Ron Paul’s First (and Last) Legislative Hurrah: Auditing the Fed

“This is a way to shake your fist at the big bad Fed, and it’s not a good way.”

That was Barney Frank (D-Massachusetts) on the House floor yesterday, summing up the opposition to Ron Paul’s  (R-Texas) “Audit the Fed” bill.  After decades of introducing bills to either audit or end the Fed (proposals routinely ignored by both Republican and Democratic majorities over the years), Ron Paul finally got his day in the Congressional sun.  Every House Republican save one and almost a majority of House Democrats voted for the bill, easily securing the supermajority necessary to pass Ron Paul’s bill.  If the Senate and the president were to follow suit (which they won’t), the GAO would gain access to the Fed’s monetary policy discussions, opening the Fed’s books and doors to the public for review.

Given Republican ire against Ben Bernanke and his Fed, no one was surprised to see Republicans line up nearly lock step in favor of Ron Paul’s audit bill.  But it’s harder to account for the 88 Democrats who bucked their party’s leadership and threw in their lot with Ron Paul.  The graph below shows the marginal effects of several constituency and member characteristics on Democrats’ likelihood of voting for Ron Paul’s bill.

 

Three effects stand out.  First, Blue Dog Democrat—typically representing conservative districts in Red-leaning states—were forty percent more likely to support the bill than their more liberal colleagues.  Second, Democrats who won a close race in 2010 were nearly thirty percent more likely to vote for the bill than their more electorally secure colleagues.  Not surprisingly, the Fed’s low public standing encourages endangered Democrats to throw their own punches when Republicans take out their Bernanke punching bag.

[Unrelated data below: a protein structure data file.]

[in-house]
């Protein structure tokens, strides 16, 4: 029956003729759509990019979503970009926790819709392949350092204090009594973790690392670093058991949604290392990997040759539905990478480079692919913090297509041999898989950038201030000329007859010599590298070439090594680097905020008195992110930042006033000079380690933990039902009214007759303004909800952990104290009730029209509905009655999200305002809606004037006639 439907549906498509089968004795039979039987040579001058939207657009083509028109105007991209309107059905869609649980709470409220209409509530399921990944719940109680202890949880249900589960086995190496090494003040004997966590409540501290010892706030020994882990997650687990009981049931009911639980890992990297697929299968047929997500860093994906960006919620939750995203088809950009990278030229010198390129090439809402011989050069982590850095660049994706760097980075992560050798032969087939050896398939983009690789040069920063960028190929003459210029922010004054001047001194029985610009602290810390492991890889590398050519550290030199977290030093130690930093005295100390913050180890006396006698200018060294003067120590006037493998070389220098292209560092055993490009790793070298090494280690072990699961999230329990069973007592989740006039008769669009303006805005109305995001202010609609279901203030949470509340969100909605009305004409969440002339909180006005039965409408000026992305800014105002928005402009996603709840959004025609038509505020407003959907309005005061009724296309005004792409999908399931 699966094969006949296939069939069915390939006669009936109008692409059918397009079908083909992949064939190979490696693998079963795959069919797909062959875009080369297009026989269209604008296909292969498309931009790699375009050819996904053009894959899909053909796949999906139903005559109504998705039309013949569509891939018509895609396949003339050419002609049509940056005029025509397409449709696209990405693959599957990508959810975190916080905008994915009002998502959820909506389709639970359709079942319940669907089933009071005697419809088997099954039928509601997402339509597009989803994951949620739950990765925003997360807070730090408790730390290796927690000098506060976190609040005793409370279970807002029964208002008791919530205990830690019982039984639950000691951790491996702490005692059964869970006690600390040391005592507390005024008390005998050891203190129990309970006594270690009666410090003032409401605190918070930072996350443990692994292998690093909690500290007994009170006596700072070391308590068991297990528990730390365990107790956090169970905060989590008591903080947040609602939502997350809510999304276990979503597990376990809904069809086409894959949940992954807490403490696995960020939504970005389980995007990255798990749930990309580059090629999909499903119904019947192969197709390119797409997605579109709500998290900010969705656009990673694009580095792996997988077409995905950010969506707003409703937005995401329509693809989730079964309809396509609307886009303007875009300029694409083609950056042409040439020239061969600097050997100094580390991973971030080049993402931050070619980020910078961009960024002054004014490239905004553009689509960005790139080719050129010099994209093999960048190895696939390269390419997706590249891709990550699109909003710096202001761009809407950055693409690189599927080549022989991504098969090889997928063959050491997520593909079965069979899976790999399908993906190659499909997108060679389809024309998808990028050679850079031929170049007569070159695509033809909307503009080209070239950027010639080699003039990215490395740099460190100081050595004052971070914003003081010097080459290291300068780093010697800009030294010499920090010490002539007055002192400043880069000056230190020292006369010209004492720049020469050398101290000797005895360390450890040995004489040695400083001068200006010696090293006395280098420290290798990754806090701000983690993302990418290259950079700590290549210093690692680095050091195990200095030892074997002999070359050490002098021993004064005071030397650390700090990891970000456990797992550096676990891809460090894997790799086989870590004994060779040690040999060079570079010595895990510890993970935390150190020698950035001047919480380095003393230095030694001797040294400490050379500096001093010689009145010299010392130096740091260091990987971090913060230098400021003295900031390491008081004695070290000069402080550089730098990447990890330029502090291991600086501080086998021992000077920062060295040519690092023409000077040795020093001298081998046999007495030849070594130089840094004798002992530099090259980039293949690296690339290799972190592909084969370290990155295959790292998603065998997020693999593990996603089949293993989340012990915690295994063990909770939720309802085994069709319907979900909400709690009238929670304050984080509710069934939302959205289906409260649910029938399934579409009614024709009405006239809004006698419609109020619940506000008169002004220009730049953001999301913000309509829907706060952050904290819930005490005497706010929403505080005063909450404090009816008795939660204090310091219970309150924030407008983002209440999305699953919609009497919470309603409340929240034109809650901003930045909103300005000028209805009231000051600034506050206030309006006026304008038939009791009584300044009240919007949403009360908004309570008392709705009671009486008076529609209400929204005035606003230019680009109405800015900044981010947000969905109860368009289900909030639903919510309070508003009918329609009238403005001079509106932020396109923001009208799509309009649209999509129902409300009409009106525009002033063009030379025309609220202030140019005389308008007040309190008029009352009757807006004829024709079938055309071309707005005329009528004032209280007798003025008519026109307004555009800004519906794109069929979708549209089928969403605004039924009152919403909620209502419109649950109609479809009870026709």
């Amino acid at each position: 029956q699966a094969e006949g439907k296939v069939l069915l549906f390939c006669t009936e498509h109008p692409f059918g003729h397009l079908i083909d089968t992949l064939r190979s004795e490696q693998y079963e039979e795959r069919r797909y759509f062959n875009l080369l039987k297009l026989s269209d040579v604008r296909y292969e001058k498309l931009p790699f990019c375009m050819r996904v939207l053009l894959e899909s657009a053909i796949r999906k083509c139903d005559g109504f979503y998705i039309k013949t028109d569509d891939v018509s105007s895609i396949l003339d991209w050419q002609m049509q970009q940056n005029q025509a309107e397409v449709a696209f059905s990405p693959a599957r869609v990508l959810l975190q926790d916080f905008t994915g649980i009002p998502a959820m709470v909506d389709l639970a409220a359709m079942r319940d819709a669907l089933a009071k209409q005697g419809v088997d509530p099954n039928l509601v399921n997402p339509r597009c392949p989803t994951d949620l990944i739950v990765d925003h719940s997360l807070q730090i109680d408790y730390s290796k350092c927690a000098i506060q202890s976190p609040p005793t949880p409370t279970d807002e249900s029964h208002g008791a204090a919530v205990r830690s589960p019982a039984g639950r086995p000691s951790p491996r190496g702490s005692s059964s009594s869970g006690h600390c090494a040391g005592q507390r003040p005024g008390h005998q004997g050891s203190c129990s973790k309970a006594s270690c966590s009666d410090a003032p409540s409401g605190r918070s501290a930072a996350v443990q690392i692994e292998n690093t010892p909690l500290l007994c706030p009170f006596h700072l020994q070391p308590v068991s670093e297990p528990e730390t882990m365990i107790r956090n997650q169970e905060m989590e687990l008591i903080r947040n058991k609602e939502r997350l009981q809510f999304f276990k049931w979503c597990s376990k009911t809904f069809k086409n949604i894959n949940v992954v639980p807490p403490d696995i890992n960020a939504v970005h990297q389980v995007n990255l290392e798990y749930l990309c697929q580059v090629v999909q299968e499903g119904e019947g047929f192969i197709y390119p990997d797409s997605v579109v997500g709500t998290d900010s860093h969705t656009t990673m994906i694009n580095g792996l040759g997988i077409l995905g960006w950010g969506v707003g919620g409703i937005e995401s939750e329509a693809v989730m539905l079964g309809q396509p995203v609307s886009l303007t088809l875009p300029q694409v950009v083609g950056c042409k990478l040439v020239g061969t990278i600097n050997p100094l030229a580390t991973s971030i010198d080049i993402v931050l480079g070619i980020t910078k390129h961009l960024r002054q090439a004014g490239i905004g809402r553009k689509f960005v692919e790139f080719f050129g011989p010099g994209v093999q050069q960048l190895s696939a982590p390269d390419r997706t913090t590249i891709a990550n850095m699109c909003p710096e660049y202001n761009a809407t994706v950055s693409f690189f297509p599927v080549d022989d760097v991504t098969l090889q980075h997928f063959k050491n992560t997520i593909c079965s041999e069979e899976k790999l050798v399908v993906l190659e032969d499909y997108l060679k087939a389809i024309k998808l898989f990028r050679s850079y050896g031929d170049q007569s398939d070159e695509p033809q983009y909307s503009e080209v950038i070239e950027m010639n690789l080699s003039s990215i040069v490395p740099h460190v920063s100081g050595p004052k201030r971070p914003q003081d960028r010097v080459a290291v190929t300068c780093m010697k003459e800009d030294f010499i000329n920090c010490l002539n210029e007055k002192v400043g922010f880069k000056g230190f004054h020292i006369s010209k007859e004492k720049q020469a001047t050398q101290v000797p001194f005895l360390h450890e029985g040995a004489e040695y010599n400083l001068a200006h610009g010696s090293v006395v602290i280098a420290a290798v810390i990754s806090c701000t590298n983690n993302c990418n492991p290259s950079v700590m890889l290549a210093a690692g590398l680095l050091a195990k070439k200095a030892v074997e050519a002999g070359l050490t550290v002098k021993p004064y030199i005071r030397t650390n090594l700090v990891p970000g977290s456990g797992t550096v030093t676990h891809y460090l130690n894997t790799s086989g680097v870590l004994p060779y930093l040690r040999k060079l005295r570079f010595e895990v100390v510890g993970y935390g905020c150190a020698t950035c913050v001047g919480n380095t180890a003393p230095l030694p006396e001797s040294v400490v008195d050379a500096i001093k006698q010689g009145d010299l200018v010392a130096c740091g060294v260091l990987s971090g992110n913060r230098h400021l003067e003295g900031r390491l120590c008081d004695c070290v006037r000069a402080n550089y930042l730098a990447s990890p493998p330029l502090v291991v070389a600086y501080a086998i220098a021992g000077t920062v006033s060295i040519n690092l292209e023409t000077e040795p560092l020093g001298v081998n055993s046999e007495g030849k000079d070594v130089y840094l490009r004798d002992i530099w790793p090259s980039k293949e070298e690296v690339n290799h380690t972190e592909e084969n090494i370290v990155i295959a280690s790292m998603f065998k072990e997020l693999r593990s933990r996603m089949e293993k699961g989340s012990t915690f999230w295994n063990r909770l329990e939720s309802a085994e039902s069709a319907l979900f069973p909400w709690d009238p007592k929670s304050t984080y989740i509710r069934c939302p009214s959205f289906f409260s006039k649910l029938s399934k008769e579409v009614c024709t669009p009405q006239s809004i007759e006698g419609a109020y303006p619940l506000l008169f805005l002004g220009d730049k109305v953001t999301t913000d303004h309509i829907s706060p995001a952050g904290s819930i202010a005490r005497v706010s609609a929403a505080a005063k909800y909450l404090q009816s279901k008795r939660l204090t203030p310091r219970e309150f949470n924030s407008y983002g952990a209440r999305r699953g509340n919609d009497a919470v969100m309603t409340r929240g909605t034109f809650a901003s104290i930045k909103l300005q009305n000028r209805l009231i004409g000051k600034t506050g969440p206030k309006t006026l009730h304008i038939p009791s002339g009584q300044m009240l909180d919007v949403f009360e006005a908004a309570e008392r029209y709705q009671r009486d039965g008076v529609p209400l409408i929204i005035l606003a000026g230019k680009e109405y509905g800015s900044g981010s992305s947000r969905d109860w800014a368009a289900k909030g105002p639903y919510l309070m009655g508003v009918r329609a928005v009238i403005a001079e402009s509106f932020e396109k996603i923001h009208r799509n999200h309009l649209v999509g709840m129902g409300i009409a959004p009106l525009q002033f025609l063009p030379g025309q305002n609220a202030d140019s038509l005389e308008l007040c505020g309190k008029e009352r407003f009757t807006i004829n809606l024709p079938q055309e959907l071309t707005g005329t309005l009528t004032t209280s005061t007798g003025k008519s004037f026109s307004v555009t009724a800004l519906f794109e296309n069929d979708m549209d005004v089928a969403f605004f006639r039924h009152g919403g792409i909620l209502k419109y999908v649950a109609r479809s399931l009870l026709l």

Finally, Democrats whose districts are home to one of the twelve Federal Reserve district banks are roughly ten percent less likely than their party colleagues to gang up on the Fed—even after controlling for electoral and constituency effects.  Remarkably, by dint of distributing the reserve banks to cities across the country, the framers of the Fed may have hard wired support for the Fed far beyond Wall Street.   Even on a bill that has no legislative legs, these reserve bank Democrats had second thoughts about siding with the Fed’s critics.  Granted, the effect today is confined to Democrats, and at ten percent is relatively small.   But it’s good news for an institution in dire need of any political support it can get.

[Cross-posted at The Monkey Cage]

Sarah Binder

Sarah Binder is a professor of political science at George Washington University and a senior fellow at the Brookings Institution.